And yes, millions of people apparently disagree with me, but they're all idiots. [cough] No, I recognize that other people are going to have different requirements for usage than me. The problem is that the sound quality of the type of compressed audio files available on iTunes or other stores isn't necessarily what I'm looking for all the time. I can hear the difference between the original CD (which already has some loss-of-quality issues compared to the original analog audio signal due to sample-rate issues) and a 320kbps lossless VBR mp3 file, so buying one 128kbps-equivalent file isn't going to cut it for me. It's just not good enough for home listening or listening using a good set of headphones. When I'm traveling or using a space-constricted device like a flash-based mp3 player or even my cell phone, I'd only be able to get a few songs onto the thing if I used the sound quality I want, so I bump it down a notch. Online stores currently do not offer an option to get several versions of the same file at several different quality levels, as far as I know, and you still face the problem of losing license files or limited numbers of copies to/from other devices etc.

Anyway, just a clarification.

spincycle` says:

Microsoft's PMP...Zune...better acknowledged as the doodooPod.

lidge_34 says:

I was playing around with the Zune at Target yesterday, and I have to say, it LOOKS pretty sweet! Of course, when you're looking at the store you don't get to see how the interface works when connected to the computer, etc. But I was impressed with the screen, and the body design I think looks much nicer than either the Creative players or the iPod.

Another pluspoint, at least in comparison to the Creative? There are already third-party accessories being built specifically for the Zune. Not many yet, but already as many as you can get for the Creative players now. I think that is HUGE! As I have mentioned several times, I think the biggest reason not to buy the Creative players is the lack of accessories. If the Zune can create a market of accessories similar to the iPod, it will become a true competitor. And that is a great thing for all of us!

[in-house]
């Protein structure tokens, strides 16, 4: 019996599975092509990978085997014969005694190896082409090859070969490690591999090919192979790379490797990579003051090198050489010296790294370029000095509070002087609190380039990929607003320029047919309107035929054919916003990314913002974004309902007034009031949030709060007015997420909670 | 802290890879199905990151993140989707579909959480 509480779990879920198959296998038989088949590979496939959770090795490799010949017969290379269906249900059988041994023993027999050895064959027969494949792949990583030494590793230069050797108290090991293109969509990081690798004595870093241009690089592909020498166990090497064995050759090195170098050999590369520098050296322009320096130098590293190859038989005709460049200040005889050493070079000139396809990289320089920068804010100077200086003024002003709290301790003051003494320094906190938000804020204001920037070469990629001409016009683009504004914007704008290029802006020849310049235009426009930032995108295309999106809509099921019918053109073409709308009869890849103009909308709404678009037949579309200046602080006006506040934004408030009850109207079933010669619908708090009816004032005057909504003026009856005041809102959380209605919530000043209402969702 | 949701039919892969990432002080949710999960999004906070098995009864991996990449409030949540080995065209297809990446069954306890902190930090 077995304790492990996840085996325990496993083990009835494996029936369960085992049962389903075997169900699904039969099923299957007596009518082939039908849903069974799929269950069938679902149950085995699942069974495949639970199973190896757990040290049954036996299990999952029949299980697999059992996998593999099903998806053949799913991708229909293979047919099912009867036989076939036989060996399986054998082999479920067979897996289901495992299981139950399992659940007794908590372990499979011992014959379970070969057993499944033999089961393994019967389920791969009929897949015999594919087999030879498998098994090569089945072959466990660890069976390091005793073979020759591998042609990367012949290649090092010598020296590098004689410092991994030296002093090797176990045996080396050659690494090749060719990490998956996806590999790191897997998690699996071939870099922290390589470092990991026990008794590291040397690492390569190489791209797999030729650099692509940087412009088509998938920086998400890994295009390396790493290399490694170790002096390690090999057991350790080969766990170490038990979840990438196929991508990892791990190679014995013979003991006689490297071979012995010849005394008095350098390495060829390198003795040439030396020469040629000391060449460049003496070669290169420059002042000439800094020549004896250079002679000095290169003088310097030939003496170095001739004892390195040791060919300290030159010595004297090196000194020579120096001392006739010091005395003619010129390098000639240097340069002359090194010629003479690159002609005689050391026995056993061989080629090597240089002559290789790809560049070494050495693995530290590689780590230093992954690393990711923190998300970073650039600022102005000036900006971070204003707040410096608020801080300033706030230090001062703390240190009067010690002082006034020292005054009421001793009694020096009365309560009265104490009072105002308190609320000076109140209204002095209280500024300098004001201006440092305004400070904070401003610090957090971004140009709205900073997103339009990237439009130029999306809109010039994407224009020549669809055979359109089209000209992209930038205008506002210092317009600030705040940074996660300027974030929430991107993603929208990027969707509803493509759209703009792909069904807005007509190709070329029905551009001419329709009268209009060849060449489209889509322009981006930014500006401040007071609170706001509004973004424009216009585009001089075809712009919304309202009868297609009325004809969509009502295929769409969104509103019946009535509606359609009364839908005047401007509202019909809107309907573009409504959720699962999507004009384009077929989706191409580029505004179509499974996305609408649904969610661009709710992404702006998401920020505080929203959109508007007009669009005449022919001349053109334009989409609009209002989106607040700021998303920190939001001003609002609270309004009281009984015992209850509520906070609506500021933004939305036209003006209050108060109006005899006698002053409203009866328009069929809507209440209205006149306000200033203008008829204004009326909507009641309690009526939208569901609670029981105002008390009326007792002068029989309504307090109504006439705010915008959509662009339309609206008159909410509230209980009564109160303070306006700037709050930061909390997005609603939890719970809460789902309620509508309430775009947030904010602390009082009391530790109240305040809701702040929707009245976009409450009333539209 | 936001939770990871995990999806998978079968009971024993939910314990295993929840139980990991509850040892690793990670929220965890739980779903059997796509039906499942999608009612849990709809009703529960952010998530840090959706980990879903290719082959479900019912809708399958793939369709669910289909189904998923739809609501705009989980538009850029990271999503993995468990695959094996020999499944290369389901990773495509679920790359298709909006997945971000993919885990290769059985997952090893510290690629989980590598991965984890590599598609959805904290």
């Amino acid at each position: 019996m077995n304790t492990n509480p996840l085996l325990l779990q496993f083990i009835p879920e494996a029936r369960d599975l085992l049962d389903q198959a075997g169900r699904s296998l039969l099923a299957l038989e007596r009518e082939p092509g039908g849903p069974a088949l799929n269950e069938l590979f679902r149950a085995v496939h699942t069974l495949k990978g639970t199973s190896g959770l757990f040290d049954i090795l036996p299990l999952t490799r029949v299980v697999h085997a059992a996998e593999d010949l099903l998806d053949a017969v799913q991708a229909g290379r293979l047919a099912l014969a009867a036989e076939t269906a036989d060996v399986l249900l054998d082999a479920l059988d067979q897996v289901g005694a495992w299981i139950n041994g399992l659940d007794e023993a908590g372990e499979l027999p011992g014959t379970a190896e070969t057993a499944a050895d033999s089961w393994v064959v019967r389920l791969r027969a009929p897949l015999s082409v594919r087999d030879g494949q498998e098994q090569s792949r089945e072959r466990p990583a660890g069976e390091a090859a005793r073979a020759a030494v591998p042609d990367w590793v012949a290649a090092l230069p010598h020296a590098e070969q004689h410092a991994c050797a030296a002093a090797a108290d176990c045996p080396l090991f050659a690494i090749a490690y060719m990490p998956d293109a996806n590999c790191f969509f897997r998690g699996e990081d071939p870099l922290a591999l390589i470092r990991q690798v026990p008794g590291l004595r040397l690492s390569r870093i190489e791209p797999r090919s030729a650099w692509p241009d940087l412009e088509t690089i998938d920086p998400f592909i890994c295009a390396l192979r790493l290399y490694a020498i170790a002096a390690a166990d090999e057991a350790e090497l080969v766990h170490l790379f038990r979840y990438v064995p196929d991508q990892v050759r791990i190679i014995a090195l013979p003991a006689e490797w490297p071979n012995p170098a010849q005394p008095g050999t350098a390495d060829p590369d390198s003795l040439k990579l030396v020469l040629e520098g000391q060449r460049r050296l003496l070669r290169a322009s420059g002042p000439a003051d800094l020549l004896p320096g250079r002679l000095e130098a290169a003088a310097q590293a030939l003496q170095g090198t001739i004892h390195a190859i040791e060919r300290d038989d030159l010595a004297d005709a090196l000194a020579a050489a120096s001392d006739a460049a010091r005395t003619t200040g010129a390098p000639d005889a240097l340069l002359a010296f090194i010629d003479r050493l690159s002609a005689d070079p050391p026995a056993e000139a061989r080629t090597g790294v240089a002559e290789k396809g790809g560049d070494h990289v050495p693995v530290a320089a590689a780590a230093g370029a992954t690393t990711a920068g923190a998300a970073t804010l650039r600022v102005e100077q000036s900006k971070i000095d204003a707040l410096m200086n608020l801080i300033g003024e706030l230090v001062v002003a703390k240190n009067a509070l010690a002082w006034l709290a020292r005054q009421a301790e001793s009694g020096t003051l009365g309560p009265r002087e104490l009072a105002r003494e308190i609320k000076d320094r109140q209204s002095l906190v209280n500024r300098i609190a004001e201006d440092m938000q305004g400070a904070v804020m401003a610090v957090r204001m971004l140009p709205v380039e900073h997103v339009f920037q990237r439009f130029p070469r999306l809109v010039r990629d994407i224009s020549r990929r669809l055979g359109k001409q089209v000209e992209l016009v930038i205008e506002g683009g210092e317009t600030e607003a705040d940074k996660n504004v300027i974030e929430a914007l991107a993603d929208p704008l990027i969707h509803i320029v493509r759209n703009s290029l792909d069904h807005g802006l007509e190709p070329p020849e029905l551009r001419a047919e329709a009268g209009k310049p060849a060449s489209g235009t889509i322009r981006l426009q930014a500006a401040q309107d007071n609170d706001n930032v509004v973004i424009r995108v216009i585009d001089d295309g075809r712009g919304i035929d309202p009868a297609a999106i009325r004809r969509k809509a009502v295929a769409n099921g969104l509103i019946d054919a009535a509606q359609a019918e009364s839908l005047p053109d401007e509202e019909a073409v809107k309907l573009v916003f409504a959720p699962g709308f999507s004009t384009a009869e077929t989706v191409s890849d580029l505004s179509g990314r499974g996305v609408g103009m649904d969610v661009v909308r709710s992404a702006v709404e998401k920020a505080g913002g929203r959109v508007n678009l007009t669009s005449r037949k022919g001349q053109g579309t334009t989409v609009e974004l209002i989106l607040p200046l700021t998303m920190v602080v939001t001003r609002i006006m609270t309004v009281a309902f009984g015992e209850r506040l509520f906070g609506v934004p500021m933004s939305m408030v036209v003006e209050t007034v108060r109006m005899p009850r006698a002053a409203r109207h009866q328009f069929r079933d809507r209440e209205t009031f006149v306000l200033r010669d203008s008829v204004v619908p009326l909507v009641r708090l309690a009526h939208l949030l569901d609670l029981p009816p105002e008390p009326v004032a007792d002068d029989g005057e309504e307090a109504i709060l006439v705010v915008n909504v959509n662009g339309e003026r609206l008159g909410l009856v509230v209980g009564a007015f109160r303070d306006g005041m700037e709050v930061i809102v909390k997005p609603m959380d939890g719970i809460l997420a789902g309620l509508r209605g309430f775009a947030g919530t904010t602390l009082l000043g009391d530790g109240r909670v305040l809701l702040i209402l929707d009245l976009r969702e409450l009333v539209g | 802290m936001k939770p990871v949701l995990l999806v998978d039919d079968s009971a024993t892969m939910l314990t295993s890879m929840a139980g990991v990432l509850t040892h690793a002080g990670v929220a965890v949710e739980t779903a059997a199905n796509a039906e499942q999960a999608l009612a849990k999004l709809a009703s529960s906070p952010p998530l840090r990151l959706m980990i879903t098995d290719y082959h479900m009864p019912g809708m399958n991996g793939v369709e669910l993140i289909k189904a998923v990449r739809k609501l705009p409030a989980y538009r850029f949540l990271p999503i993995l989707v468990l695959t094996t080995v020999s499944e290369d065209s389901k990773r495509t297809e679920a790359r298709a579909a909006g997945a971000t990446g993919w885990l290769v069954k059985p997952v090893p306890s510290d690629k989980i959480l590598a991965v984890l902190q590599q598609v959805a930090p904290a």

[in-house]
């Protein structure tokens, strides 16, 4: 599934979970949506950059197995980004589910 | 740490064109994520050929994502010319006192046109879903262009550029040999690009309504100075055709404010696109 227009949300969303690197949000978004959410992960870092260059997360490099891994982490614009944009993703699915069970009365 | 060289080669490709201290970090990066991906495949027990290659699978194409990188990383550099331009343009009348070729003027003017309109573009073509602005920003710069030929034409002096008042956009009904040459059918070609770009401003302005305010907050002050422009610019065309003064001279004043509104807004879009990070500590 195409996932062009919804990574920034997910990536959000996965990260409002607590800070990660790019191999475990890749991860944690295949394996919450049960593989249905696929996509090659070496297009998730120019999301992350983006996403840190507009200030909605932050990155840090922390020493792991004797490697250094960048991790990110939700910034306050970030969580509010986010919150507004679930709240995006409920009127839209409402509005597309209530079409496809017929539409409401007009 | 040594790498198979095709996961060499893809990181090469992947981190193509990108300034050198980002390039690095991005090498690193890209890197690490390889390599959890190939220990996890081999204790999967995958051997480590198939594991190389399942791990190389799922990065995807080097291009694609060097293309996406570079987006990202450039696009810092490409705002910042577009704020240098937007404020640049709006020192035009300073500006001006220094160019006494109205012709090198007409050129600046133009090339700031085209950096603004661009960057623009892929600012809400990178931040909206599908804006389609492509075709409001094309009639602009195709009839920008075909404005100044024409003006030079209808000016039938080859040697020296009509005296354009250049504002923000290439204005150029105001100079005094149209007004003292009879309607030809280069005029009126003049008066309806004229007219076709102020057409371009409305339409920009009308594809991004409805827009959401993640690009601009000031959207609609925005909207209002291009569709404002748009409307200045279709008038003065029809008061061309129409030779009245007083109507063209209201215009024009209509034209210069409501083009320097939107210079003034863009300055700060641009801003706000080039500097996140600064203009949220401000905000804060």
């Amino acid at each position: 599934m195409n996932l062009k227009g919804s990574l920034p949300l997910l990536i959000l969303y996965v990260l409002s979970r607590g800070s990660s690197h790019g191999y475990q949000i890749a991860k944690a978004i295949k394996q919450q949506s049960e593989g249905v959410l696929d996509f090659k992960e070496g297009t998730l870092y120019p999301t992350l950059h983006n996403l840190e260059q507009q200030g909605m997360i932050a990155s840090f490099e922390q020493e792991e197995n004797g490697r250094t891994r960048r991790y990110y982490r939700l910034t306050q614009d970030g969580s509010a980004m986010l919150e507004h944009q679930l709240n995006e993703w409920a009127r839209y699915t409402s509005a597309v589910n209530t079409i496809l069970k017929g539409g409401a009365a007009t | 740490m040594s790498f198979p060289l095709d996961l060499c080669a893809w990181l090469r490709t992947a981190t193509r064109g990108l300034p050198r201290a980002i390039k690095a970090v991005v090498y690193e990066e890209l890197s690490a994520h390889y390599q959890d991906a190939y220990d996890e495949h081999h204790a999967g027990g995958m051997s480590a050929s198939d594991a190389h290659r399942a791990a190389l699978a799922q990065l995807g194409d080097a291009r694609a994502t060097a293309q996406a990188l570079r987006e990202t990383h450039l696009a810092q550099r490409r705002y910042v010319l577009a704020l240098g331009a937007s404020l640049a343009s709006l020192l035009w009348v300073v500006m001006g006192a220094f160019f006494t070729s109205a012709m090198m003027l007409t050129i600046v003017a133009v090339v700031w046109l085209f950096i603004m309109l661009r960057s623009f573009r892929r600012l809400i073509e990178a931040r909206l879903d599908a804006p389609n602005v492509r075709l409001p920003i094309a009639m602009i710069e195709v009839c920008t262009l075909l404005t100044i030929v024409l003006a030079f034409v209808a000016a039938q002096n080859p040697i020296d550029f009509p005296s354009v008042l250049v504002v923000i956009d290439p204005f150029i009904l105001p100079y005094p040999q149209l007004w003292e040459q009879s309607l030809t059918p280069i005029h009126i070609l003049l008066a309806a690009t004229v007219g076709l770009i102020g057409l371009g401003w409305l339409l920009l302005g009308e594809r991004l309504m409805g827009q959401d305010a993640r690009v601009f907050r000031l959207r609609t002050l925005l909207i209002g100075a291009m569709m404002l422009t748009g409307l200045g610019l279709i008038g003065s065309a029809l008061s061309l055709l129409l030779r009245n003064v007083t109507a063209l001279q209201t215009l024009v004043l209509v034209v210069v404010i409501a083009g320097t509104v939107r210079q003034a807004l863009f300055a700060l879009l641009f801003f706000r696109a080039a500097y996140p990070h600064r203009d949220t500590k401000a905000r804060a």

Wirehead says:

I'm confident the Zune will eventually be very successful, as it's a perfectly competent PMP device and has some neat features. The wifi thing will be very attractive to a certain group of users, and if they implement some other interesting functions it could become useful for everyone, not just people who want to swap songs with random strangers.

I agree the design is nice, the screen is much nicer than the ipod, (incidentally, I am henceforth boycotting any retarded marketing-department-inspired goofy spellings and/or capitalizations such as "iPod". It's either an Ipod or an ipod) and I like the somewhat soft-touch exterior setup. It's nice and grippy and gives the impression of durability. It just doesn't fit my needs at the moment.